art of resistance, Israeli - Palestinian conflict

Emile Habibi: The Secret Life of Saeed the Pessoptimist.

The following is an excerpt from Emile Habibi’s satirical novel The Secret Life of Saeed: The Pessoptimist (first published in 1974). It is a story of a Palestinian who becomes a citizen of Israel (very much like Habibi himself), and in many ways – a prisoner of Israel. It’s a story about a looney man, atypical hero, a luckless fool, a man looking for survival – and maybe, just maybe – even a little bit more from life.

992837792/Emile Habibi, photo via Haaretz/

I found that we were then at a crossroad between Nazareth and Nahlal, passing the plain of Ibn Amir. The big man signalled to the policemen through the glass window separating him from ‘the dogs.’ They led me out and stuffed me in between the big man and the driver. I made myself comfortable and sighed, breathed the fresh air deep, and remarked, ‘Oh, I see we’re in the plain of Ibn Amir.’ Obviously annoyed, he corrected me: ‘No, it’s the Yizrael plain.’

‘What’s in a name?’, as Shakespeare put it, I soothed him. I spoke the line in English, causing him to murmur, ‘Oh, sou you quote Shakespeare, do you?’

As we descended further down into the plain toward its city of Affulah, with the hills of Nazareth to our left, the big man began reciting to me the principles governing my new life in prison, the etiquette of behavior toward the jailers who were my superiors and the other inmates who were my inferiors. He promised, moreover, to get me promoted to a liaison position. While he was going through these lessons, I became ever more certain that what is required of us inside prison is no different from what is required from us on the outside. My delight at this discovery was so great that I exclaimed joyfully, ‘Why, God bless you, sir!’

He went on: ‘If a jailer should call you, your first response must be: Yes, sir! And if he should tell you off, you must reply: At your command, sir! And if you should hear from your fellow inmates engaging in any conversation that threatens the security of the prison, even by implication, you must inform the warden. Now, if he should give you a beating, then say -‘

I interrupted him with a proper response, ‘That’s your right, sir!’

‘How did you know that? Were you ever imprisoned before?’

‘Oh, no. God forbid, sir, that anyone should have beaten you to this favor! I have merely noticed according to your account of prison rules of etiquette and behavior that your prison treats inmates with great humanitarianism and compassion – just as you treat us on the outside. And we behave the same, too. But how do you punish Arabs who are criminals, sir?’

‘This bothers us considerably. That’s why our minister general has said that our occupation has been the most compassionate on Earth ever since Paradise was liberated from its Occupation of Adam and Eve. Among our leadership there are some who believe that we treat Arabs inside prisons even better than we treat them outside, though this latter treatment is, as you know, excellent. These same leaders are convinced that we this encourage them to continue to resist our civilizational mission in the new territories, just like those ungrateful African cannibals who eat their benefactors.’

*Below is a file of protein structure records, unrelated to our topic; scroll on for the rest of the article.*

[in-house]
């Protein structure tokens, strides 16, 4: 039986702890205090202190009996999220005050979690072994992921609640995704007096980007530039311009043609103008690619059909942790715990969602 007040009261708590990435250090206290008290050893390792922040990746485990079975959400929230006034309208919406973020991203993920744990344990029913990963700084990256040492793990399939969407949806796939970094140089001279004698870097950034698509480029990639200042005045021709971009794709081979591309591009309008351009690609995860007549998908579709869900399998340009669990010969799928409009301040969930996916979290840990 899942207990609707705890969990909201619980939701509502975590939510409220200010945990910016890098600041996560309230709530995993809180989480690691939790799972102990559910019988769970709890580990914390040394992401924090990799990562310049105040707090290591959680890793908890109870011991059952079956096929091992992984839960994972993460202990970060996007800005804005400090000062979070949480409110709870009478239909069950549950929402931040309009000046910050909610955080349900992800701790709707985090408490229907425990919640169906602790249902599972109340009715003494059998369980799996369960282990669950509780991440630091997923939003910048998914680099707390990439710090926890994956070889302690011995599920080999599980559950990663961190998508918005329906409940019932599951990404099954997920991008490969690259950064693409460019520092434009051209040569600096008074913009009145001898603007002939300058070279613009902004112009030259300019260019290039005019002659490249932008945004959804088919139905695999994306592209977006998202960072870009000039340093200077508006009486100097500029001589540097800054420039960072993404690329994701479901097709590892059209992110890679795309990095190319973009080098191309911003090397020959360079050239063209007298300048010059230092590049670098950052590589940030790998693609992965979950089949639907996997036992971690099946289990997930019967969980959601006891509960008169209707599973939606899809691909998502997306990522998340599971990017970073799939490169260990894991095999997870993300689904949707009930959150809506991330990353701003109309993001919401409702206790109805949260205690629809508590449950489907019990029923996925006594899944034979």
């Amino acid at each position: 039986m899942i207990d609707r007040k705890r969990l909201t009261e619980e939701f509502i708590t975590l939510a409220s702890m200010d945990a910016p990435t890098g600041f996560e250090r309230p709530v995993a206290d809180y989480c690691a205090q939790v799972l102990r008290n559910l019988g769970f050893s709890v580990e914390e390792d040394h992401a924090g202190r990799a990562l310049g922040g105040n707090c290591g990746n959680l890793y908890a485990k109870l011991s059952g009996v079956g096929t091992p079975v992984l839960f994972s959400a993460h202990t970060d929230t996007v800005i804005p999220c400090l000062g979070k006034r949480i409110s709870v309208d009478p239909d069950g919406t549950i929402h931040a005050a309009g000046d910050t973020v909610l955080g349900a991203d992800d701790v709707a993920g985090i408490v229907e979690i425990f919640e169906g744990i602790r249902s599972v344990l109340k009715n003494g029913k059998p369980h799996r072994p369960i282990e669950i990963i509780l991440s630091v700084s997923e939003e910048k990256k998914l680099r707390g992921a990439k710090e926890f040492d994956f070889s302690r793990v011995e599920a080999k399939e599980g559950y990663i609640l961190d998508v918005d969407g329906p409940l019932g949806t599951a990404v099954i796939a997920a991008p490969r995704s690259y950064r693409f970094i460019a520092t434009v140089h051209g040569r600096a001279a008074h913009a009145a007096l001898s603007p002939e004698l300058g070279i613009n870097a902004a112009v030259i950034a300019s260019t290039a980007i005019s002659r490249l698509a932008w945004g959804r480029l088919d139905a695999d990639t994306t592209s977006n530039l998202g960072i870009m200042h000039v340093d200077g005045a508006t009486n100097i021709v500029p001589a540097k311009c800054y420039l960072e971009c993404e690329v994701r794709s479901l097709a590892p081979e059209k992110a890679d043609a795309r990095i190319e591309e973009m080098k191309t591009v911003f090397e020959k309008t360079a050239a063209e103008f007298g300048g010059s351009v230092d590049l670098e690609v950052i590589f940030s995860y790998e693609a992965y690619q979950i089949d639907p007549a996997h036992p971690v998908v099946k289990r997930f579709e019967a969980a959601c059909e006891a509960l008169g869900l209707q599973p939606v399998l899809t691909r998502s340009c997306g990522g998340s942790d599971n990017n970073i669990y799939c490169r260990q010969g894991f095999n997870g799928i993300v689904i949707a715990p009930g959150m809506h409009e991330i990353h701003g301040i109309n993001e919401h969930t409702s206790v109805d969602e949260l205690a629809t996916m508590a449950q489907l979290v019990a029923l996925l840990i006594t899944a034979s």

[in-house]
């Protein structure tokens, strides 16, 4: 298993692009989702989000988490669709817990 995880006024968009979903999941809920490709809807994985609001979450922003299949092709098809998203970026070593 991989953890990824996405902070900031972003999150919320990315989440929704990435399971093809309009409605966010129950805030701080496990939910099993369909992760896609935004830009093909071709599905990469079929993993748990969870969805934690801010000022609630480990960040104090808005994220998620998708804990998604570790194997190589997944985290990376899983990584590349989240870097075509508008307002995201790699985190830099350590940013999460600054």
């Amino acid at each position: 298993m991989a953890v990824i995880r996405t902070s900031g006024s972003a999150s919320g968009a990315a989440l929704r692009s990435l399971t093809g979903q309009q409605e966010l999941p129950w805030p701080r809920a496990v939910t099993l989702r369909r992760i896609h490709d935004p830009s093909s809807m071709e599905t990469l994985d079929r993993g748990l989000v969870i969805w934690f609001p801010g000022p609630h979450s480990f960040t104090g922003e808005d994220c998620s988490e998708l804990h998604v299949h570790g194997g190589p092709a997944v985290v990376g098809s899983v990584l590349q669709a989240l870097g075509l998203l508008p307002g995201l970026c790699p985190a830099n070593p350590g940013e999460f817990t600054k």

‘How do you mean, sir?’

‘Well, take for example our policy of punishing people with exile. This we award them without their going to jail. If they once entered jail, they would become as firmly established there as British occupation once was. ‘

‘Yes, God bless you indeed, sir!’

‘And we demolish their homes when they’re outside, but when they’re inside prison we let them occupy themselves building.’

‘That’s really great! God bless you! But what do they build?’

‘New prisons and new cells in old jails: and they plant shade trees around them too.’

‘God bless you again! But why do you demolish their homes outside the prison?’

‘To exterminate the rats that build their nests in them. This way we save them from the plague.’

By now the police car was leaving the city of Affulah on the Bisan road, which led to my new residence. On both sides refreshing water was being sprayed on the green vegetation, fresh in the very heat of summer. Suddenly the big man, cramped there with me and the driver in the front seat of that dogcart, was transformed into a poet. 

While I sat there being my usual Pessoptimistic self, he was estatic: ‘Verdant fields! Green on your right and on your left: green everywhere! We have given life to what was dead. This is why we have named the borders of Israel the Green Belt. For beyond them lie barren mountains and desert reaches, a wilderness calling out to us, ‘Come ye hither, tractors of civilization!’

I looked before me and saw a huge building towering like an ugly demon of the desert ; its walls were yellow, and around it there was a high, white outer wall. There were guards posted on each of the four sides of the roof, and they could be seen standing with their guns at the ready. We were awestruck by the spectacle of this yellow castle, so exposed and naked of any vegetation, protruding like a cancerous lump on the breast of a land itself sick with cancer. The big man was unable to control himself and exclaimed, ‘There! The terrible Shatta prison! How fantastic!’

I stretched my neck forward in alarm and whispered, ‘God bless us all!’

This led him to comment, ‘It is the prison warden who will bless you. Come on down. I’ll ask him to look after you.'”


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